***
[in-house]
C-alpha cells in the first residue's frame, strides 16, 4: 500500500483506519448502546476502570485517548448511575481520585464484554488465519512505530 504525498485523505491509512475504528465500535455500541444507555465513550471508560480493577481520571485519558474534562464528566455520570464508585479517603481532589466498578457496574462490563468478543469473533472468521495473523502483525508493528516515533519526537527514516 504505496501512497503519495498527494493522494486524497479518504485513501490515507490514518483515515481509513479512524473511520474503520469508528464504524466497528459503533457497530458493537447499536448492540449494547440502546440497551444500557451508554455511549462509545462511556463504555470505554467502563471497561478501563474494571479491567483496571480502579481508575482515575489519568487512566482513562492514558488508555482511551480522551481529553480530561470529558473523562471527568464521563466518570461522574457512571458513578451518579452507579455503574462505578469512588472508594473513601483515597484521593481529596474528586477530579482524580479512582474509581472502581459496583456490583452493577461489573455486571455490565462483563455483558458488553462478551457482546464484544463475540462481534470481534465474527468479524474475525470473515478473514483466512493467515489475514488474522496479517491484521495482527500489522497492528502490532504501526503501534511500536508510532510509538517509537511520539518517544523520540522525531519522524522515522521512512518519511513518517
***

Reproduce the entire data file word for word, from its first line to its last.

[in-house]
C-alpha cells in the first residue's frame, strides 16, 4: 500500500483506519448502546476502570485517548448511575481520585464484554488465519512505530 504525498485523505491509512475504528465500535455500541444507555465513550471508560480493577481520571485519558474534562464528566455520570464508585479517603481532589466498578457496574462490563468478543469473533472468521495473523502483525508493528516515533519526537527514516 504505496501512497503519495498527494493522494486524497479518504485513501490515507490514518483515515481509513479512524473511520474503520469508528464504524466497528459503533457497530458493537447499536448492540449494547440502546440497551444500557451508554455511549462509545462511556463504555470505554467502563471497561478501563474494571479491567483496571480502579481508575482515575489519568487512566482513562492514558488508555482511551480522551481529553480530561470529558473523562471527568464521563466518570461522574457512571458513578451518579452507579455503574462505578469512588472508594473513601483515597484521593481529596474528586477530579482524580479512582474509581472502581459496583456490583452493577461489573455486571455490565462483563455483558458488553462478551457482546464484544463475540462481534470481534465474527468479524474475525470473515478473514483466512493467515489475514488474522496479517491484521495482527500489522497492528502490532504501526503501534511500536508510532510509538517509537511520539518517544523520540522525531519522524522515522521512512518519511513518517